This year is the 350th anniversary of the death of Rembrandt van Rijn (1606-1669) – reason enough to honour Rembrandt and devote extra attention to the artist, his work, his contemporaries, and the 17th century. The year-long theme Rembrandt and the Dutch Golden Age brings all these aims together, with exhibitions and activities taking place around the Netherlands. In addition to Night Watching, the Rijksmuseum will close this year of celebration with the exhibition Rembrandt-Velázquez, Dutch and Spanish Masters (11 October 2019 to 19 January 2020), which will include masterpieces by Rembrandt and his contemporaries on loan from museums such as Museo del Prado in Madrid.
RE-VISIONS (group show)
Pinakothek der Moderne - Sammlung Moderne Kunst, Munich
28 February - 17 November 2019
For more than four decades Ann and Jürgen Wilde have been compiling their unique collection of modern and contemporary photography, which has been affiliated with the Bayerische Staatsgemäldesammlungen since 2010, as the Ann and Jürgen Wilde Foundation. Works by photographers like Aenne Biermann, Florence Henri, and Germaine Krull lie at the collection’s core. The program at Galerie Wilde (1972–1985), which was the only gallery in Germany to specialize in photography at the time of its founding, was also innovative for including female photographers, among them Jan Groover, Marcia Resnick, Gwenn Thomas, and Deborah Turbeville. To this day, Ann Wilde remains particularly interested in promoting and acquiring work made by female artists and photographers. On the occasion of her birthday, the donor is opening her private collection to the public for the first time. Re-visions presents photographs that speak to Ann Wilde personally: work from the 1920s up to the present, made by artists like Johanna Diehl, Rineke Dijkstra, Marie Jo Lafontaine, Barbara Probst, Alexandra Ranner, Judith Joy Ross, Martina Sauter, Eva-Maria Schön, Kathrin Sonntag, and Heidi Specker.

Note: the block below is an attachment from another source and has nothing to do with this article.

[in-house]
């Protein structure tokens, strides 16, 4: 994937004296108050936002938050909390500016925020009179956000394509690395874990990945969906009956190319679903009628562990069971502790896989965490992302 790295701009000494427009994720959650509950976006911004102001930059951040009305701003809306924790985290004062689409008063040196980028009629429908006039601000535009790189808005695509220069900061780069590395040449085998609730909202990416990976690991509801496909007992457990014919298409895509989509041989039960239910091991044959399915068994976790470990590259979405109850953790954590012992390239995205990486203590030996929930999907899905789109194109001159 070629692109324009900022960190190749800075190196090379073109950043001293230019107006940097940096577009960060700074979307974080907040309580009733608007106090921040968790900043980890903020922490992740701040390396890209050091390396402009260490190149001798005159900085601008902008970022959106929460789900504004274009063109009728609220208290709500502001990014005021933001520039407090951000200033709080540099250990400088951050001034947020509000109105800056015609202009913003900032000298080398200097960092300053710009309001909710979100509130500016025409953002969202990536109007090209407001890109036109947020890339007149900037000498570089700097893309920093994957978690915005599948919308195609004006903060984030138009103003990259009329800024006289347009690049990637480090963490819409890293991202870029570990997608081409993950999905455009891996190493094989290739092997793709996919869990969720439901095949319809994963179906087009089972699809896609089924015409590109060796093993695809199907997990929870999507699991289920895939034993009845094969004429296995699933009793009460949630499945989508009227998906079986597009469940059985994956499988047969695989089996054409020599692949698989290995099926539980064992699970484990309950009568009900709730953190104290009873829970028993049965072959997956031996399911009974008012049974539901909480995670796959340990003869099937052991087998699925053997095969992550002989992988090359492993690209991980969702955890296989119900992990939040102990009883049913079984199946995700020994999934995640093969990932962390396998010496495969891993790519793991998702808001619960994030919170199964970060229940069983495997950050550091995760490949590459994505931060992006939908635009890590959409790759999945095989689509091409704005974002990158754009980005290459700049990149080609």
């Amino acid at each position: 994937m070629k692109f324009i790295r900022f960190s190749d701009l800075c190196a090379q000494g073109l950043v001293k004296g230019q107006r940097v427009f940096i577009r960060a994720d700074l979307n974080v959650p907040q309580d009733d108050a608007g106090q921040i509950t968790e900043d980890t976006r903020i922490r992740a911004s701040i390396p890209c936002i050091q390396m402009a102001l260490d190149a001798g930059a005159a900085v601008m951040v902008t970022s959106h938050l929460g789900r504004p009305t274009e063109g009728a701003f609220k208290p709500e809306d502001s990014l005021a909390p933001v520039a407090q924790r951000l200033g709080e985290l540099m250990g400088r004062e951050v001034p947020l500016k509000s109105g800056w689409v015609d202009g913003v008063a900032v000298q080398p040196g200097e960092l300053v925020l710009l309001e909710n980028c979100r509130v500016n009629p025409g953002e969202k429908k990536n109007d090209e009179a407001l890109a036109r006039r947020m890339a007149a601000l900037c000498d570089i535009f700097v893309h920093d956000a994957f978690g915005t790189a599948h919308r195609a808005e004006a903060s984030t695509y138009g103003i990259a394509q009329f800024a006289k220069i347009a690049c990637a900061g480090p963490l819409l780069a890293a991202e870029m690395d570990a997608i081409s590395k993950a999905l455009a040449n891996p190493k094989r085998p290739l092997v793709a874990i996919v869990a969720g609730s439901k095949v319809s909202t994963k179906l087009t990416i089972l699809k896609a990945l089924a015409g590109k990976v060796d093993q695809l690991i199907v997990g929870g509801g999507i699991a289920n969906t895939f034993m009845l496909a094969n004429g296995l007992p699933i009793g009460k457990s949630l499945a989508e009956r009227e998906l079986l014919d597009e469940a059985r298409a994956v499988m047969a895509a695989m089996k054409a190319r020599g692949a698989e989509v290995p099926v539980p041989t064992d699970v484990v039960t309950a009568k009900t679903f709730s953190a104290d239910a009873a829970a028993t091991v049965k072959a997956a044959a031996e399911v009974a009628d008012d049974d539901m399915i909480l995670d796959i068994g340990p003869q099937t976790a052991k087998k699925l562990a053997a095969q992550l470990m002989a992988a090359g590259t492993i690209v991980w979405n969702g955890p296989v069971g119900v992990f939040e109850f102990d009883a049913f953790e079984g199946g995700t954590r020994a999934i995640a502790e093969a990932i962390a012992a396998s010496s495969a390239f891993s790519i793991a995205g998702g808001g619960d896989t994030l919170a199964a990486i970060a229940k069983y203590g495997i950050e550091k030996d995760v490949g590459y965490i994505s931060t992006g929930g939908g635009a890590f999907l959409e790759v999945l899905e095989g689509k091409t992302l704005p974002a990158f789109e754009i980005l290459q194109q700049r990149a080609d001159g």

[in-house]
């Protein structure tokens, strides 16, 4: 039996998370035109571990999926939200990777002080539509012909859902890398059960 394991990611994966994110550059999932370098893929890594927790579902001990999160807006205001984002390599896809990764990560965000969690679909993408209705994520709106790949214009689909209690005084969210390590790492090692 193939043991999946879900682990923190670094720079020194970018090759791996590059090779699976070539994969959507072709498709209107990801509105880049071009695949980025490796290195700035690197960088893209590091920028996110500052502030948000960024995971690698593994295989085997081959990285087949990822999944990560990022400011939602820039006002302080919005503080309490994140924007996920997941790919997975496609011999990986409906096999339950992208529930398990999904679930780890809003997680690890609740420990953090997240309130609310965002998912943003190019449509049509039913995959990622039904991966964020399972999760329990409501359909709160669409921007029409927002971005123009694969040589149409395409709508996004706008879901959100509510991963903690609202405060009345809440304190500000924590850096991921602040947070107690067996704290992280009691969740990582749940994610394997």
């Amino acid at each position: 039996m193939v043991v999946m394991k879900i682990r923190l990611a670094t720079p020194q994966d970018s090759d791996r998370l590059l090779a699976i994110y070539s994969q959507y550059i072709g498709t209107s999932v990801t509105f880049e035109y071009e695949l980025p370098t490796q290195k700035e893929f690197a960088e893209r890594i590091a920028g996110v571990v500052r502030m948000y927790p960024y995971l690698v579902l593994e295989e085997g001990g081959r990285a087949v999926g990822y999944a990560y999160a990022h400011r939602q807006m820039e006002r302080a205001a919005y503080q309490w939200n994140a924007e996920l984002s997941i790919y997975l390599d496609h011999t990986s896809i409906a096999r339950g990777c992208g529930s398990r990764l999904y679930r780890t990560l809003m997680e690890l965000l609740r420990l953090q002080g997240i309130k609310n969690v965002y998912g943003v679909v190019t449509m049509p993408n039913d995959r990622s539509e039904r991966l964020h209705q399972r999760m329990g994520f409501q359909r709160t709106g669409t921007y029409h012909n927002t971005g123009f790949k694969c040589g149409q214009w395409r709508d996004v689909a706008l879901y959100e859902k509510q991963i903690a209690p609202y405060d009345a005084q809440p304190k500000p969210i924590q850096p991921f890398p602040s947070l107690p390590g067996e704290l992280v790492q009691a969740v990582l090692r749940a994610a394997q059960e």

Pinakothek der Moderne - Sammlung Moderne Kunst, Munich
Treasury! Masterpieces from the Hermitage (group show)
2 February - 25 August 2019
The tenth anniversary of the Hermitage Amsterdam will trigger a year-long celebration in 2019. The initial event will be Treasury!, the first of the two anniversary exhibitions, featuring a cross-section of masterpieces from the entire collection of the St Petersburg State Hermitage. Including big names in art history like Bernini, Da Vinci, Fabre, Matisse, Rembrandt and Velázquez. Also on show are outstanding works of art from cultures dating back to early prehistory (23,000 BC) and from Ancient Egypt, Classical Greece and Rome; as well as antiquities from civilisations as far afield as Siberia, the Middle East and East-Asia. In the main gallery, below a spectacular piece of light art, you will enjoy thrilling combinations of works from widely differing times and places. What, for example, links Maarten van Heemskerck’s sixteenth-century Calvary triptych with an image of the Buddha made in twelfth-century China? To find out, visit Treasury!